Friday, May 7, 2010


...years ago today Paul and I got married. 

Yay us!

Sunday, May 2, 2010

Yosemite Day-Trip

I get really bad wanderlust.  So this past Thursday when I was struck with a particularly strong case of it, I sent off an email to Paul asking what he thought about doing a day-trip to Yosemite this weekend if work allowed.  He was all for it, and nothing blew up with any of my cases on Friday afternoon, so we woke up early Saturday morning and headed out. 

Really the drive isn't bad.  It takes about three and a half hours, but the southern route past Casa de Fruta and around the southern border of Henry Coe State Park is incredibly scenic.  And I really enjoy passing all of the agriculture that goes on in the central valley - fields of strawberries just springing up from the black dirt at this time of year, orchards full of orderly rows of trees, etc.

We got to the park around 9:30 a.m. and drove through the valley floor, staring up through the sun-roof or out the windows at the sheer granite faces of the valley walls.  There were waterfalls that we have never seen before, this being the earliest in the year that I've ever been to Yosemite. 

And the waterfalls that I have seen previously were much larger with the early snowmelt.  Here is Yosemite Falls from the bridge over the Merced River.  The water in the river was so clear that even in the deeper parts I could distinguish the grains of sand at the bottom. 

We actually stopped to take a photo of the old chapel that I always admire but have never stopped at before. 

After a quick stop in Yosemite Village to pick up a turkey sandwich on sourdough with cranberry mayo to supplement our lunch of chips, oranges, and juice boxes, we rode the Yosemite bus over to Happy Isles to start the hike up to Vernal Falls.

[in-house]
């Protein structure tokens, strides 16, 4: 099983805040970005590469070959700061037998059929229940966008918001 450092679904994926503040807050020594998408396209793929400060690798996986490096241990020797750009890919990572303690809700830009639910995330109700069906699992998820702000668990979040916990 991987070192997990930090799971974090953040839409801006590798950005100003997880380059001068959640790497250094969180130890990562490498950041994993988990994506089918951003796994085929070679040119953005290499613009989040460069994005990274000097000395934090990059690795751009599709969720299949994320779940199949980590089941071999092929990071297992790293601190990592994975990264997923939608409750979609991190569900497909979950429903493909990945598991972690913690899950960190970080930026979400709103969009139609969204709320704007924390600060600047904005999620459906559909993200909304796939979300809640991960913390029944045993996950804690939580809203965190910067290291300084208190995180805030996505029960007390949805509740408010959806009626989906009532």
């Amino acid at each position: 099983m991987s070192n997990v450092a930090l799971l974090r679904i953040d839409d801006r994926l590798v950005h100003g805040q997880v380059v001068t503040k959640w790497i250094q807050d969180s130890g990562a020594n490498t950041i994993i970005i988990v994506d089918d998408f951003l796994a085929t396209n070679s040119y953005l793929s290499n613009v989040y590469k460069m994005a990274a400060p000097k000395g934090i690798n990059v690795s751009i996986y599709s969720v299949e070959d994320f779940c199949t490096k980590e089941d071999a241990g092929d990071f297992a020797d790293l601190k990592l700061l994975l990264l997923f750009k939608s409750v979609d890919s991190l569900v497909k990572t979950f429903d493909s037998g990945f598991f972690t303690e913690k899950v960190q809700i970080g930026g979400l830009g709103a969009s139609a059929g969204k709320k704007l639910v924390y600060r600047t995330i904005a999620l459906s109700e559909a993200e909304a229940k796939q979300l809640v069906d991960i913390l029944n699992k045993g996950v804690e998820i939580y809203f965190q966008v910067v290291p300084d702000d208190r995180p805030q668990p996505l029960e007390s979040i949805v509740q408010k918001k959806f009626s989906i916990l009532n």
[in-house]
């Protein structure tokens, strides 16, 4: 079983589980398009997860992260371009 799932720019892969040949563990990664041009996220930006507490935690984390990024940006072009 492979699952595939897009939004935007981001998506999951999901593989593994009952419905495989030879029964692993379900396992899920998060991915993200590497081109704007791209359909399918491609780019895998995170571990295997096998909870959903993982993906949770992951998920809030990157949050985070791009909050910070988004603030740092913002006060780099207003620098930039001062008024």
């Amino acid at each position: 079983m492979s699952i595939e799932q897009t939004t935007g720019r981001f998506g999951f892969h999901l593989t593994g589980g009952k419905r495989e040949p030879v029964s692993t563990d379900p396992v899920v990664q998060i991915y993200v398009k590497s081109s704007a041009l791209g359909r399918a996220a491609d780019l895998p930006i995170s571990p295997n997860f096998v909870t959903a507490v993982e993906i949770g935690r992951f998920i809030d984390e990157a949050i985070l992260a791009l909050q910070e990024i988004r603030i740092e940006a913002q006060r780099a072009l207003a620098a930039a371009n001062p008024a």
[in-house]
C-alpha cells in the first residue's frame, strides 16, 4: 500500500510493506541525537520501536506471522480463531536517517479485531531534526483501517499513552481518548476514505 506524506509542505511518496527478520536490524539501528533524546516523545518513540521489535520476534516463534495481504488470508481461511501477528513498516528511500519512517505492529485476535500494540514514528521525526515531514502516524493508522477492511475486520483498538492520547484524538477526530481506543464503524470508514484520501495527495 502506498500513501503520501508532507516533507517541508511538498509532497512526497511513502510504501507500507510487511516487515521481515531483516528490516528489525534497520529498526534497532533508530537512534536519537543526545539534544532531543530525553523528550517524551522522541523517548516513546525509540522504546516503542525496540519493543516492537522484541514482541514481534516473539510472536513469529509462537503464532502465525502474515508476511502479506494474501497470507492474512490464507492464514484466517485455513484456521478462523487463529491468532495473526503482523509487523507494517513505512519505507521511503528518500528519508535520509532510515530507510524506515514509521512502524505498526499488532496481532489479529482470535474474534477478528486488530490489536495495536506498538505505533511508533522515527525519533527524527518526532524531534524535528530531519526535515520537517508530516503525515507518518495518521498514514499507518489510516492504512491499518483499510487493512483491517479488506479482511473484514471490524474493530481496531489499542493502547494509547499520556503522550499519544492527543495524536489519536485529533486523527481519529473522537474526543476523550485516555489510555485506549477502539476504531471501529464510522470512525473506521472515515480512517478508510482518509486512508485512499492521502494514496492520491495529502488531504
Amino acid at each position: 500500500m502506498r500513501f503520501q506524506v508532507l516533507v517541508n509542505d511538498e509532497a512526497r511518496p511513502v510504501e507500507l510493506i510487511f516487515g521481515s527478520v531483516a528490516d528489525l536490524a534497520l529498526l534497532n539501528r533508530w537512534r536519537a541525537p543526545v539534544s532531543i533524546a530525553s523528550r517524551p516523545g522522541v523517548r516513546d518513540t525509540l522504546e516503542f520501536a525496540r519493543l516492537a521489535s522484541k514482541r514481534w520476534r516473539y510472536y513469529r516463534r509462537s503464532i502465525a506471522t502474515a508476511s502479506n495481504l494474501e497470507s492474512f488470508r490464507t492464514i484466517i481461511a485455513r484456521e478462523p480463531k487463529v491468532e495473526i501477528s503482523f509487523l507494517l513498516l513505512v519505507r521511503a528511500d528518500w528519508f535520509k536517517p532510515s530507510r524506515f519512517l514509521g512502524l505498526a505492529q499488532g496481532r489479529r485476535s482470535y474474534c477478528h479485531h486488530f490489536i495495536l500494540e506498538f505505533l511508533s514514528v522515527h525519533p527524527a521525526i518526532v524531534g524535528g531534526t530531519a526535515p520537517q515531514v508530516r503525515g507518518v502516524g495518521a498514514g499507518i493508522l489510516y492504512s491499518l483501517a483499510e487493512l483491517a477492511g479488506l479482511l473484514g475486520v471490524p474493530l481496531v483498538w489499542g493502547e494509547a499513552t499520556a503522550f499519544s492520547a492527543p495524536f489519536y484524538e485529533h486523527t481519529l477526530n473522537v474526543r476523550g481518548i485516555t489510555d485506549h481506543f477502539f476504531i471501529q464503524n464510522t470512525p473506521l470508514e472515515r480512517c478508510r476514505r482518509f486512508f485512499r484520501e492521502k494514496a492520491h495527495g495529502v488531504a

The weather was a gorgeous 65 degrees which was perfect for hiking. 

But even with the great weather, there was still snow up in at the higher elevations. 

The Mist Trail is closed this time of year still because of ice, so we took the Horse Trail (also called the John Muir Trail) up to the level of Nevada Falls, then dropped back down to eat our lunch at the Silver Apron, which is just above Emerald Pool. 

We also went to check out the top of Vernal Falls.  The sound of all the water rushing over the edge of the granite cliff was deafening.  We practically had to shout at each other to be heard.

This is a picture from the overlook on the way down to Vernal Falls from the Horse Trail.  I had never approached the falls from this perspective before, having usually taken the Mist Trail.  It was stunning.  I like the people in the photo because they really give a sense of the size of the falls. 

It took us about 2 hours to hike to Emerald Pool and about 1 1/2 hours to hike back down.  We saw the Yosemite Search and Rescue practicing their techniques on the bridge below Vernal Falls on our way back down. 

After our hike we took the bus back from Happy Isles to the Awahnee for some relaxation time.  It felt wonderful to sink into the comfortably upholstered lounge chairs in the great room at the Awahnee (a super elegant yet rustic hotel on the valley floor where we would love to stay but can't afford to shell out the dough - even to eat at their shi-shi restaurant where the men have to wear suit jackets).  The iconic structure is made entirely of stone and concrete pressed and painted to look like timbers so that it is fireproof. 

We also stopped and checked out the Ansel Adams gallery and the lodge where we always stay in October when Paul's extended family does the annual autumn trip.  Although we debated eating dinner at the Mountain Room (another favorite eating spot in the valley that is less expensive then the restaurant at the Awahnee but still pretty fancy for our budget), we decided against it when we learned that our favorite dessert - the berry cobbler - is seasonal and not available in the spring.  So instead we headed out of the park around 5:45 p.m. and stopped in Mariposa, a quaint little town left over from the gold rush of 1849 with old west looking buildings and ate burgers at a surprisingly great little restaurant on the main drag. 

We made it home around 10:30 p.m., sore and road-weary.  But it was a wonderful day.